Bob Begin on Vietnam Veterans and Activism

This story clip can be aligned to the following Ohio Department of Education Social Studies Standards:

American History #4 Historians analyze cause, effect, sequence and correlation in historical events, including multiple causation and long- and short-term causal relations.

American History #9 The Bill of Rights is derived from English law, ideas of the Enlightenment, the experiences of the American colonists, early experiences of self-government and the national debate over the ratification of the Constitution of the United States.

American History #26 The Cold War and conflicts in Korea and Vietnam influenced domestic and international politics.

American Government #8 The Bill of Rights was drafted in response to the national debate over the ratification of the Constitution of the United States.


When protesters mention their reasoning for why they started protesting, many times they mention one pinnacle moment in their lives where they became politically awakened. In this clip, Fr. Bob Begin pauses between his explanation of invading Dow Chemical as part of the DC9 and his joint action with other concerned Christians who took over a midnight Mass in Cleveland’s Cathedral of St. John the Evangelist to share a story about one of his prior religion students. Throughout his entire interview, which can be found here, those two actions represent his most ambitious endeavors to protest the Vietnam War, and both end with his arrest. Therefore, one can view Frank’s story as one of Fr. Begin’s “pinnacle moments” in his activism.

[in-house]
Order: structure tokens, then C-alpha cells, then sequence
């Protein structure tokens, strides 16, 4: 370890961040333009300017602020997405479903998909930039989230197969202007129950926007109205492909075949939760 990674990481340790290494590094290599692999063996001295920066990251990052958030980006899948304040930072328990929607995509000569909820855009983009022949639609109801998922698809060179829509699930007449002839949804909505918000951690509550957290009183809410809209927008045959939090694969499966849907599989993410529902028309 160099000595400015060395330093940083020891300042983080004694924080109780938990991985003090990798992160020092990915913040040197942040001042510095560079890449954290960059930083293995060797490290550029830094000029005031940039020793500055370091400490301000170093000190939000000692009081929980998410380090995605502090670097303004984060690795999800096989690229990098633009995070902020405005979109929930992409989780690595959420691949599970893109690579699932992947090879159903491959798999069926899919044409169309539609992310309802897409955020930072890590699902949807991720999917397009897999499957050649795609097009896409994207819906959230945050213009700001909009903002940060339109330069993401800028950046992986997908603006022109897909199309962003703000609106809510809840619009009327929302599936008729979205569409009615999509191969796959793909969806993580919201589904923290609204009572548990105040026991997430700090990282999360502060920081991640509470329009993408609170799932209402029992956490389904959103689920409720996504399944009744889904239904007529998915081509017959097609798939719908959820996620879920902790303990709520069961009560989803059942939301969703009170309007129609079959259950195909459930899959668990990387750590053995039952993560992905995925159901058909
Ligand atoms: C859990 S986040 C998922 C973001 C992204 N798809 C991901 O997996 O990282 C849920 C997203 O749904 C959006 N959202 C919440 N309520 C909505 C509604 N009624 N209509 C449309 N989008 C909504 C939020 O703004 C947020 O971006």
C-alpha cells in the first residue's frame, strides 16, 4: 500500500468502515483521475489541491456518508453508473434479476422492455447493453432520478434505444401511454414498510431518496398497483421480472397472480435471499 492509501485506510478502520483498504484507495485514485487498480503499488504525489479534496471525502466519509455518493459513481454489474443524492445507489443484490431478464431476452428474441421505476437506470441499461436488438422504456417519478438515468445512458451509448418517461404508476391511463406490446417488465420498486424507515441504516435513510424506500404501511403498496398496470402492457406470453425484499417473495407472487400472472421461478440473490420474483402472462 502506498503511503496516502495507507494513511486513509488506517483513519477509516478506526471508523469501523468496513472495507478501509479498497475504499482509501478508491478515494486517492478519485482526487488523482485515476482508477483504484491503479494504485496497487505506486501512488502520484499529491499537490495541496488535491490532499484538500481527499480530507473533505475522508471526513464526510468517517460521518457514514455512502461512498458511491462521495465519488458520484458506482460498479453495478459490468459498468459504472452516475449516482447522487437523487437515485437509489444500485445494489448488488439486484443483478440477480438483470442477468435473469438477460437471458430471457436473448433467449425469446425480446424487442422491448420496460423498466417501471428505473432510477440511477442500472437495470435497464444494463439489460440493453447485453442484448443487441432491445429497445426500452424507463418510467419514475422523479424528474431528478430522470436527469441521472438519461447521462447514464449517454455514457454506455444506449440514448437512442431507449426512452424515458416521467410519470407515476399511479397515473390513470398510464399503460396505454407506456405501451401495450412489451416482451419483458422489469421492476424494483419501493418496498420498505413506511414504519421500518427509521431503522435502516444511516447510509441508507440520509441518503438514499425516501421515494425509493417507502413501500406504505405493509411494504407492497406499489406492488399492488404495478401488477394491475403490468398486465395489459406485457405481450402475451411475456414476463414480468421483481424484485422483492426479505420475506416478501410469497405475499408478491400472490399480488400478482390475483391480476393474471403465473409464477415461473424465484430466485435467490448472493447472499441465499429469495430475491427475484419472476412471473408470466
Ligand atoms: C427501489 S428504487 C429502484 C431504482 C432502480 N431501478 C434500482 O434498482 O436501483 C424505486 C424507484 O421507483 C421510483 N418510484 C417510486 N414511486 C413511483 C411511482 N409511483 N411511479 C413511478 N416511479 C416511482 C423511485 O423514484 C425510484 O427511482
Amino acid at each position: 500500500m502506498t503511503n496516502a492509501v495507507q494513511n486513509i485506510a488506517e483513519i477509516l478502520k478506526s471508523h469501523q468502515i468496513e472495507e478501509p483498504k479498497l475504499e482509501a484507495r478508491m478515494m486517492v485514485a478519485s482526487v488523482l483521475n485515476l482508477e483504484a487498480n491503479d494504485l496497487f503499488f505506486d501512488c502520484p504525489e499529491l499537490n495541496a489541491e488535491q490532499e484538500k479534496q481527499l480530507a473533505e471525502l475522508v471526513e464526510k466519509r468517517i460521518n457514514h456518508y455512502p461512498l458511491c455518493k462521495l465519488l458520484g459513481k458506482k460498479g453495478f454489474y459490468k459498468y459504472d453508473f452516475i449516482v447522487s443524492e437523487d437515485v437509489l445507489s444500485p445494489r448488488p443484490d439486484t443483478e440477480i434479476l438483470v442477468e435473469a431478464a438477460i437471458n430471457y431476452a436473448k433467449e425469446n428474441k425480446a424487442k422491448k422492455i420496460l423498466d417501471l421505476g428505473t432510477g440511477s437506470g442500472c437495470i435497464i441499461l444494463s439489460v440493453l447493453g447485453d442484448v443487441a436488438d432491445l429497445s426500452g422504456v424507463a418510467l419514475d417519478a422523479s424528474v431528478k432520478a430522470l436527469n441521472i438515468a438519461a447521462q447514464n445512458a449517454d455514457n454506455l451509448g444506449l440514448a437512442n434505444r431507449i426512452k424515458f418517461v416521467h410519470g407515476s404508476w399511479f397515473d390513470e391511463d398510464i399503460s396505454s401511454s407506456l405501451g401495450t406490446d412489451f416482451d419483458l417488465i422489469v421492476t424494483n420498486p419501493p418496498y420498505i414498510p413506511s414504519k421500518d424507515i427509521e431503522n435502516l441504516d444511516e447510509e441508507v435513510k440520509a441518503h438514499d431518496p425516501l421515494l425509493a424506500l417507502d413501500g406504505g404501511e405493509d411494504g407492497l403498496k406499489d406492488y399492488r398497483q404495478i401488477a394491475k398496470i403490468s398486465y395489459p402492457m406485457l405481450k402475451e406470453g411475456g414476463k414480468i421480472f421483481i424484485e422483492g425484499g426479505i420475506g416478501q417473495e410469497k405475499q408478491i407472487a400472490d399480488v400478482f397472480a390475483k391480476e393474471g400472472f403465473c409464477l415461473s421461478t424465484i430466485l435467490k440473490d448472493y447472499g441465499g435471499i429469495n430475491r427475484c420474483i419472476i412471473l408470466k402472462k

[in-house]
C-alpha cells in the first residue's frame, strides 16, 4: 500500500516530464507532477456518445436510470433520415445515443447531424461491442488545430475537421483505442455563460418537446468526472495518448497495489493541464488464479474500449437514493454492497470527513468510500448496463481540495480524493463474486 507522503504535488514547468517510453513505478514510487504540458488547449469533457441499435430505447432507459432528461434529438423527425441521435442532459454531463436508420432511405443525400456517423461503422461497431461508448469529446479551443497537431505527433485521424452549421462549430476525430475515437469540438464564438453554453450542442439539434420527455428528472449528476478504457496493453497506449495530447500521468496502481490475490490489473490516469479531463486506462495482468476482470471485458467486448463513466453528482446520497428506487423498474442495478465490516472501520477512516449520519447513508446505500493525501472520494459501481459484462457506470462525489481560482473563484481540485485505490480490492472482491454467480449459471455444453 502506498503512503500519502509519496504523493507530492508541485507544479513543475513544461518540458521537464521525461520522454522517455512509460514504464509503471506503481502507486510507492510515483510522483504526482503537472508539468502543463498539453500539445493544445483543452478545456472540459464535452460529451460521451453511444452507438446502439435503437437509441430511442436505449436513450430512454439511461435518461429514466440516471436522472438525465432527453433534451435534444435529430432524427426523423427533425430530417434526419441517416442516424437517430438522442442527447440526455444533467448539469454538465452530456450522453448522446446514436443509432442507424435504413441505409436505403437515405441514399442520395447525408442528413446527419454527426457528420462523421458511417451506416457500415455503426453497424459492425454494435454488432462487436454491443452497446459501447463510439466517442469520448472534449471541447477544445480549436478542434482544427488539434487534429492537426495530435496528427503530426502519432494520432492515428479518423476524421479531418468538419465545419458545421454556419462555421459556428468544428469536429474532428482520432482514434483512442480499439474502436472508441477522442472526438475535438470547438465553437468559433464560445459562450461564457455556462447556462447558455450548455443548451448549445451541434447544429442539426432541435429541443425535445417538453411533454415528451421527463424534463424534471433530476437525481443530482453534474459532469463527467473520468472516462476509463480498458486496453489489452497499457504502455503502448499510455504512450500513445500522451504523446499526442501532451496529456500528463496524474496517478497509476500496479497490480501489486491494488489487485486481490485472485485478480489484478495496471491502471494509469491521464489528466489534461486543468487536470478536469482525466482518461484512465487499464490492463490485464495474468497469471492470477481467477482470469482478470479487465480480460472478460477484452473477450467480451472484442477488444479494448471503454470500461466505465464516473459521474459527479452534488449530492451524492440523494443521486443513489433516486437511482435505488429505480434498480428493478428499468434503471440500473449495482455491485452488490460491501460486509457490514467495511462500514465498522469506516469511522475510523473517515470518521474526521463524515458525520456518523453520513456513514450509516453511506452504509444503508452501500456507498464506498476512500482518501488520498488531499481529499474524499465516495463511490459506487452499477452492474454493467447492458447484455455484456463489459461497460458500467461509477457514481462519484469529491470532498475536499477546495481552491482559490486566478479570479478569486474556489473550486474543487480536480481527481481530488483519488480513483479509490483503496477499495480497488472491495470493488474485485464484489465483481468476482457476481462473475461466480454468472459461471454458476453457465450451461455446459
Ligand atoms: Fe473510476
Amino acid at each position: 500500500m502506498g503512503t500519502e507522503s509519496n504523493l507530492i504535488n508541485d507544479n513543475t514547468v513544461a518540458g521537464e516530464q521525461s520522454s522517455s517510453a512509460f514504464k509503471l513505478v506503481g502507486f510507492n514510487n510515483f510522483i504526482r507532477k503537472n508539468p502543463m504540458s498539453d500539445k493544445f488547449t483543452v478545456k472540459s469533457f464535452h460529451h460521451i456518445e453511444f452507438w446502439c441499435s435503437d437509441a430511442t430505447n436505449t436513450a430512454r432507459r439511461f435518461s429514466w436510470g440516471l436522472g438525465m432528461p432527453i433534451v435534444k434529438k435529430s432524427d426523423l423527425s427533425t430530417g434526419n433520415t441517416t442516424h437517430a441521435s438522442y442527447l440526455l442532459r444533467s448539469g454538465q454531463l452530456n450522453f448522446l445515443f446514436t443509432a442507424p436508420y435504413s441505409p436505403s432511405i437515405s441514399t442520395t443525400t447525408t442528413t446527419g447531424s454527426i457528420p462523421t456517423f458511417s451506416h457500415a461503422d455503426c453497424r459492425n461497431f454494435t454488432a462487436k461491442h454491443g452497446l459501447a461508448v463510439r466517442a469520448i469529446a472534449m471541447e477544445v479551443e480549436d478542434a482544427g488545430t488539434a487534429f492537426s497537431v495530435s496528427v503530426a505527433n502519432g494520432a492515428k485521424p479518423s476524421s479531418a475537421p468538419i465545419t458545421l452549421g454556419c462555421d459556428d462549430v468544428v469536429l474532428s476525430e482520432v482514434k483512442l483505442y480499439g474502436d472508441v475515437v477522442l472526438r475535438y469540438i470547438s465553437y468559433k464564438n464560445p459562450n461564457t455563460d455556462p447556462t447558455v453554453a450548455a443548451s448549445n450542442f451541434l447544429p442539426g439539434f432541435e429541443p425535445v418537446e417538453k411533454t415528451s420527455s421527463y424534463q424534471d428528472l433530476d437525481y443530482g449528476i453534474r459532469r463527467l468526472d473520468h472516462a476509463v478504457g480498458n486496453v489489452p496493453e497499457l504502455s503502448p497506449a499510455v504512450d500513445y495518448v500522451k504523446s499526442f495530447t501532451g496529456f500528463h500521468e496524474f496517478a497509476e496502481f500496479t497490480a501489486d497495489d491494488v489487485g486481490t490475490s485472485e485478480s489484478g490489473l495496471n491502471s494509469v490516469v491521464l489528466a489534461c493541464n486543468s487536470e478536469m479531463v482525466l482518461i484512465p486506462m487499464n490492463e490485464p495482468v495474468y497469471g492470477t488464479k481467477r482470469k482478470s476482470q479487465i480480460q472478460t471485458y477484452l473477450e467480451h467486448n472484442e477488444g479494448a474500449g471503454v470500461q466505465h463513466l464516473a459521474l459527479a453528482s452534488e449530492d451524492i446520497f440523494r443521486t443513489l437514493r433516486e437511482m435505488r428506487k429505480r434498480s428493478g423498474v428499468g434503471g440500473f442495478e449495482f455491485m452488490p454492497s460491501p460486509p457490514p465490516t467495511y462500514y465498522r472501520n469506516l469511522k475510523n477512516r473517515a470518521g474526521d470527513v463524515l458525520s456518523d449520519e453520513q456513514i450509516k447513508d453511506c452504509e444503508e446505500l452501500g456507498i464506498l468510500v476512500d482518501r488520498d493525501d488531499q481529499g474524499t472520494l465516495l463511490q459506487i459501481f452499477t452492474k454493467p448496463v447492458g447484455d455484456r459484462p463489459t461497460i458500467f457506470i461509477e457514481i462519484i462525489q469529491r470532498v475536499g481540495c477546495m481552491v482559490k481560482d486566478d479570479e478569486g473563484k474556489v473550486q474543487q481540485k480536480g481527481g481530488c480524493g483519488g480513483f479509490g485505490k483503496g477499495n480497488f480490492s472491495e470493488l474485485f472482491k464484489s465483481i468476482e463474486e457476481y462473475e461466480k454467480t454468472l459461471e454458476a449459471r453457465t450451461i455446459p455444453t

Potential Classroom Use:
Click on this link for all of the materials needed for a lesson on catalysts for activism. The lesson plan covers political activism throughout American History, First Amendment rights, and contains choice board assignment as the final assessment.

[Photograph 111-C-CC34613; Operation Wahiawa; 05/16/1966; Color Photographs of Signal Corps Activity, 1944 – 1981; Records of the Office of the Chief Signal Officer, Record Group 111; National Archives at College Park, College Park, MD.]

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